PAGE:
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David Cribbin from Cahergowan, will be ordained to the priesthood in Claregalway Church on Saturday, January 4th. Almost twenty years ago, in 1977, three local priests, Dr. Des Forde (Chaplain Galway R.T.C.), Fr. Martin Glynn (U.S.) and Fr. Martin O’Connell (Africa) celebrated their first masses in Claregalway, but David’s will be the first ever ordination to take place in the parish.

He received his first Holy Communion in Renmore, where he lived, before the family moved to Claregalway in 1976. He enjoyed his primary school days, especially the late mornings allowed to the Mass servers. He attended the Community College in Moinín na gCíseach where his classmates included Michael (Bomber) Killilea, Stephen Hughes, Seán Newell, Alan and Brian Kenny, Michael and Sean Duggan, Michael Grealish and Tom Lenihan (Cloon). In Moinín his main out of class interests were Cross-Country, Athletics and Drama. At this time he was a member of the thriving Clare River Harriers club with which he won a number of county and Connacht titles.

During his teens his ambition was to join the Gardaí or the Army, but a few months before his Leaving Certificate a Columban priest, Fr Nick Murray from Ballymacward, who is the current Superior General of the Society, gave a talk in the school and David, out of curiosity, decided to go to Dalgan for an information weekend. The following September, the day Meath won the All-Ireland in 1987, he joined the missionary Society of St. Columban. After one year in Dalgan he was based in Maynooth for five years. He obtained his B.A. and then did two years of his Theology course in Kimmage Manor before spending two years in the Philippines on his Overseas Training Programme.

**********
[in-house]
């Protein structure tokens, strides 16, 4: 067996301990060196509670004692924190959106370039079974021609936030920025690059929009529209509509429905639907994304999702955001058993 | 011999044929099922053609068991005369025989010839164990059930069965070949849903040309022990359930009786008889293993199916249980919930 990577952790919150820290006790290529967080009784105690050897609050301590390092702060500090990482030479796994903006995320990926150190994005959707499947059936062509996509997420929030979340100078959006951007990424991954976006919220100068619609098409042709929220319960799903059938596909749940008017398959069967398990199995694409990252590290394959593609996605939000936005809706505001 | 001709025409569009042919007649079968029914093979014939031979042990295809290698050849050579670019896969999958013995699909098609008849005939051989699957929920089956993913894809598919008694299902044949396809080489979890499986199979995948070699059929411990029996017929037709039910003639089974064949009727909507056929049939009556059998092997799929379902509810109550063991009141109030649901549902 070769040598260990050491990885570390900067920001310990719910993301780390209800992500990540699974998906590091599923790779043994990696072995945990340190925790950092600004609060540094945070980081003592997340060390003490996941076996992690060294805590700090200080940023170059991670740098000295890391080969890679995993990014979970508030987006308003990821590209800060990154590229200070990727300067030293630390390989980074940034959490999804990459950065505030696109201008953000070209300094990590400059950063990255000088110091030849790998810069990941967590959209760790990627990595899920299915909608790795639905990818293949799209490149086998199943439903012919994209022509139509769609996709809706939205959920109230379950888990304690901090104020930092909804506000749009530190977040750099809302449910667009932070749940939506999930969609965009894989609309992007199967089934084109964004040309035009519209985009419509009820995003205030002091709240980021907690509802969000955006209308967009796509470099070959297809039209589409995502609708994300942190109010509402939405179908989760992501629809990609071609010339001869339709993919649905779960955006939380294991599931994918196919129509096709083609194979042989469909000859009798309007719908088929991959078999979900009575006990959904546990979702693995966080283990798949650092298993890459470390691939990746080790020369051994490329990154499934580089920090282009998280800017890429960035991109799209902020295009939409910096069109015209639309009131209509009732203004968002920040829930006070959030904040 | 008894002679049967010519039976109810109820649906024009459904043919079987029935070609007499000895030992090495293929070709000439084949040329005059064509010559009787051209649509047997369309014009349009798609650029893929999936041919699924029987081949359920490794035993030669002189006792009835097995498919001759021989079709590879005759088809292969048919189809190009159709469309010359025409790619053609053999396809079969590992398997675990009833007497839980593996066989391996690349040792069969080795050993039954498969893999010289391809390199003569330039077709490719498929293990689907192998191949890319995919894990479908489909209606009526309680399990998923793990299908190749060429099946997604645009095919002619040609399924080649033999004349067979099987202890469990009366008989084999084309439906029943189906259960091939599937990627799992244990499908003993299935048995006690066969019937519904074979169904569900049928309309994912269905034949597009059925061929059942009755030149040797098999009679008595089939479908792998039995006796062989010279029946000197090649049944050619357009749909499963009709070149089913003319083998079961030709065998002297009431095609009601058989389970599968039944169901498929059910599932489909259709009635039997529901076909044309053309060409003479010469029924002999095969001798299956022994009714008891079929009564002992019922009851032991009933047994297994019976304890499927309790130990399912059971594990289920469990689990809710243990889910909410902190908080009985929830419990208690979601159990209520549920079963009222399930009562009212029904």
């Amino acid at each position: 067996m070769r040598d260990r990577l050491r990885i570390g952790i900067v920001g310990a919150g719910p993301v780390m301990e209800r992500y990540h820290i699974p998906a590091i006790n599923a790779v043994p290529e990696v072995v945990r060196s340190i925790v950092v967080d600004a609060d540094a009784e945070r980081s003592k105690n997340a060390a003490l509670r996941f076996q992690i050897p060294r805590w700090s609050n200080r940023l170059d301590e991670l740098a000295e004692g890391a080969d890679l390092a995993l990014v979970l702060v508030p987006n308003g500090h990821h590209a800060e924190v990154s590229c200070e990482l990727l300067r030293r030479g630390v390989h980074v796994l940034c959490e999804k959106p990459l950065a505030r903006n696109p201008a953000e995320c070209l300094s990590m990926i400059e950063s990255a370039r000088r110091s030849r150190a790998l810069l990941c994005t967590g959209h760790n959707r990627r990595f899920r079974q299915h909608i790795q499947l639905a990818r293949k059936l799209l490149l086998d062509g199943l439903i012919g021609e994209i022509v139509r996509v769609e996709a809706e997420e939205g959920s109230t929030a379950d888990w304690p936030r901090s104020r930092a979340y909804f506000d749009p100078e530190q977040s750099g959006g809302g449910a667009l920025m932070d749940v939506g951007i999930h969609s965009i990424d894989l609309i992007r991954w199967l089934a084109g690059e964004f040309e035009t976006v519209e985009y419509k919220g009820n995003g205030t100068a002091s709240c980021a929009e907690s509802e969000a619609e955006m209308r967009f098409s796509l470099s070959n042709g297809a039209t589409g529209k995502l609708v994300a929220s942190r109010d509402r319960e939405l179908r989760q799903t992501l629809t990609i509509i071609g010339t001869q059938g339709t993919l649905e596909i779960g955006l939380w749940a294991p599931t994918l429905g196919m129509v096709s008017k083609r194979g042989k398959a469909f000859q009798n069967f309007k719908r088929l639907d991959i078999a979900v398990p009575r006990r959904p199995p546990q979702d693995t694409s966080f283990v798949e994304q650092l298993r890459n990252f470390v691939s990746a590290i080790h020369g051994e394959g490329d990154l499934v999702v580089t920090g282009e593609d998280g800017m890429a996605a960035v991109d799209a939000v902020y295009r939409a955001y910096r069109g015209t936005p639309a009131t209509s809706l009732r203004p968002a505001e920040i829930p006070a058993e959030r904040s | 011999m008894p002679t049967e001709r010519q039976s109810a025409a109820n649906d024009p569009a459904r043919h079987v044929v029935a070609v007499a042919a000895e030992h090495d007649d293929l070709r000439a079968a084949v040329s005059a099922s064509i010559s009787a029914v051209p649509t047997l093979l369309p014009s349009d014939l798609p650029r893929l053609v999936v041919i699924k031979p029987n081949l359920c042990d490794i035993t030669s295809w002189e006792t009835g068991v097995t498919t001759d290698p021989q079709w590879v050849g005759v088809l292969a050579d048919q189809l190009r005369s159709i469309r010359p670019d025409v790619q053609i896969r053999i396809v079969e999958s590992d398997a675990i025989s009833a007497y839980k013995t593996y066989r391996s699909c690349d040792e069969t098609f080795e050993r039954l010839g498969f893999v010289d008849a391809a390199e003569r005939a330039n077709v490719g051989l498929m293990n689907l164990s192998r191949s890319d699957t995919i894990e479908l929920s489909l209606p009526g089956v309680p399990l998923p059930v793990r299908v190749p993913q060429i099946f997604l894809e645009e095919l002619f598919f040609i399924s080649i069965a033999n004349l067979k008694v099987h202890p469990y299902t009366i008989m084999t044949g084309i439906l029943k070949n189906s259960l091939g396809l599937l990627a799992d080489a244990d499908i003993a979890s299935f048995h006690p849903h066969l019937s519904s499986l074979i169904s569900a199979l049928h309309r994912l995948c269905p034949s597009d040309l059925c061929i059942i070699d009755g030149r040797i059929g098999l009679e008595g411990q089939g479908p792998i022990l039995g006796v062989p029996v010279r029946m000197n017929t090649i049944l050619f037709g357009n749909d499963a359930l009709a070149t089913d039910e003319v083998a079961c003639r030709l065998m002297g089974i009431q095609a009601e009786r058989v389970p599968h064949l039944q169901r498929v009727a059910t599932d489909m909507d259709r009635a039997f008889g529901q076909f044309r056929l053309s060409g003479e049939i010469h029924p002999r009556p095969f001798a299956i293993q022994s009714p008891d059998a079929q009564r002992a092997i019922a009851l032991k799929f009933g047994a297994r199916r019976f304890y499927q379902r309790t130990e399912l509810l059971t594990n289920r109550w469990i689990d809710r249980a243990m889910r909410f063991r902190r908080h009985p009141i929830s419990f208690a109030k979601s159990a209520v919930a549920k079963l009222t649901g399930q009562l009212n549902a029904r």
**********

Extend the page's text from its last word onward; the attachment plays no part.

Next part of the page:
The Phillipines is a strange country which comprises some 7,100 islands. David was based in Mindanao, an island of twelve million people, of whom some two million are Muslims. He studied the local language,Visayan, for six months and lived in a variety of locations to familiarise himself with the culture, traditions, and day-to-day problems of the people. The Filipinos, though very poor by Irish standards, are a warm, generous people and he enjoyed his two years in spite of the loneliness, the extreme heat, humidity, tropical storms, earthquakes and other occupational hazards such as malaria and typhoid.

He returned to Maynooth in 1995 and completed his Theology degree in Kimmage. He was ordained a deacon last June and has been working in Ballybane parish since September. After his ordination he will remain in Ballybane till the summer when he hopes to “hurl” a bit of golf for a month or so before he takes up his assignment in the Philippines in September. Missionaries normally do a three year stint abroad; so he hopes to be home for the millennium celebrations in 2000AD.